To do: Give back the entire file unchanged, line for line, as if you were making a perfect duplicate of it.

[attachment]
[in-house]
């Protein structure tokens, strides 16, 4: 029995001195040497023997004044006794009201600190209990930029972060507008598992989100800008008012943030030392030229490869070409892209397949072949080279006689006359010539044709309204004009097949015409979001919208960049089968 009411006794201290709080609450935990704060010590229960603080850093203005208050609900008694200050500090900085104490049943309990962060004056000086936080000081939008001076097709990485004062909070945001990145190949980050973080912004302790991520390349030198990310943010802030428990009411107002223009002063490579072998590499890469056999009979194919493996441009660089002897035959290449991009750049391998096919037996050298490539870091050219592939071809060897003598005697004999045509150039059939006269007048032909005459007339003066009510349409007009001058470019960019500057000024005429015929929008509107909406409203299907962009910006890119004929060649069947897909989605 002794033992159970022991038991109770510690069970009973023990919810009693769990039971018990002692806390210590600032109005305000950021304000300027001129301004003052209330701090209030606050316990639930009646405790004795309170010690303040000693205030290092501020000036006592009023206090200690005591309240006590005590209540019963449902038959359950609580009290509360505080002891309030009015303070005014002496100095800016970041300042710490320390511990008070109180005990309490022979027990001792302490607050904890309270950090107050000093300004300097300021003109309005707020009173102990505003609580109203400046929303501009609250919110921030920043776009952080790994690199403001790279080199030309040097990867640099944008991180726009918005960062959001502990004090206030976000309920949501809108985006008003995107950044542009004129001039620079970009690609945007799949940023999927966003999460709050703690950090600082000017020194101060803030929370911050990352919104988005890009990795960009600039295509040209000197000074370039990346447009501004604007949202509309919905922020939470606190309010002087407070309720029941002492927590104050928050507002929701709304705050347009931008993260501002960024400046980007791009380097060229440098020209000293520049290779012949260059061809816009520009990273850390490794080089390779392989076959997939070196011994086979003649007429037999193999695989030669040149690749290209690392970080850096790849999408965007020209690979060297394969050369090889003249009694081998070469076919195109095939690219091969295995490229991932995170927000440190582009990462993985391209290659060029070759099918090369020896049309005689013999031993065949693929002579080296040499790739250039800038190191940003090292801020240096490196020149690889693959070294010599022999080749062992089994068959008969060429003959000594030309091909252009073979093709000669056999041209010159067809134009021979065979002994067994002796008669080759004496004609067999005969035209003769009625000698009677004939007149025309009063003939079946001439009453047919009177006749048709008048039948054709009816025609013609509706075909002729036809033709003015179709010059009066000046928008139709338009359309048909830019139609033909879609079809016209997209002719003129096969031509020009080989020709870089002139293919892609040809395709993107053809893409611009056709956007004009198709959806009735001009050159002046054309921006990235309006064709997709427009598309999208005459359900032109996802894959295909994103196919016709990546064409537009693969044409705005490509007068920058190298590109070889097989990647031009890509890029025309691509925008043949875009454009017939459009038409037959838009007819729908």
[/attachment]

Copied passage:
[in-house]
């Protein structure tokens, strides 16, 4: 029995001195040497023997004044006794009201600190209990930029972060507008598992989100800008008012943030030392030229490869070409892209397949072949080279006689006359010539044709309204004009097949015409979001919208960049089968 009411006794201290709080609450935990704060010590229960603080850093203005208050609900008694200050500090900085104490049943309990962060004056000086936080000081939008001076097709990485004062909070945001990145190949980050973080912004302790991520390349030198990310943010802030428990009411107002223009002063490579072998590499890469056999009979194919493996441009660089002897035959290449991009750049391998096919037996050298490539870091050219592939071809060897003598005697004999045509150039059939006269007048032909005459007339003066009510349409007009001058470019960019500057000024005429015929929008509107909406409203299907962009910006890119004929060649069947897909989605 002794033992159970022991038991109770510690069970009973023990919810009693769990039971018990002692806390210590600032109005305000950021304000300027001129301004003052209330701090209030606050316990639930009646405790004795309170010690303040000693205030290092501020000036006592009023206090200690005591309240006590005590209540019963449902038959359950609580009290509360505080002891309030009015303070005014002496100095800016970041300042710490320390511990008070109180005990309490022979027990001792302490607050904890309270950090107050000093300004300097300021003109309005707020009173102990505003609580109203400046929303501009609250919110921030920043776009952080790994690199403001790279080199030309040097990867640099944008991180726009918005960062959001502990004090206030976000309920949501809108985006008003995107950044542009004129001039620079970009690609945007799949940023999927966003999460709050703690950090600082000017020194101060803030929370911050990352919104988005890009990795960009600039295509040209000197000074370039990346447009501004604007949202509309919905922020939470606190309010002087407070309720029941002492927590104050928050507002929701709304705050347009931008993260501002960024400046980007791009380097060229440098020209000293520049290779012949260059061809816009520009990273850390490794080089390779392989076959997939070196011994086979003649007429037999193999695989030669040149690749290209690392970080850096790849999408965007020209690979060297394969050369090889003249009694081998070469076919195109095939690219091969295995490229991932995170927000440190582009990462993985391209290659060029070759099918090369020896049309005689013999031993065949693929002579080296040499790739250039800038190191940003090292801020240096490196020149690889693959070294010599022999080749062992089994068959008969060429003959000594030309091909252009073979093709000669056999041209010159067809134009021979065979002994067994002796008669080759004496004609067999005969035209003769009625000698009677004939007149025309009063003939079946001439009453047919009177006749048709008048039948054709009816025609013609509706075909002729036809033709003015179709010059009066000046928008139709338009359309048909830019139609033909879609079809016209997209002719003129096969031509020009080989020709870089002139293919892609040809395709993107053809893409611009056709956007004009198709959806009735001009050159002046054309921006990235309006064709997709427009598309999208005459359900032109996802894959295909994103196919016709990546064409537009693969044409705005490509007068920058190298590109070889097989990647031009890509890029025309691509925008043949875009454009017939459009038409037959838009007819729908």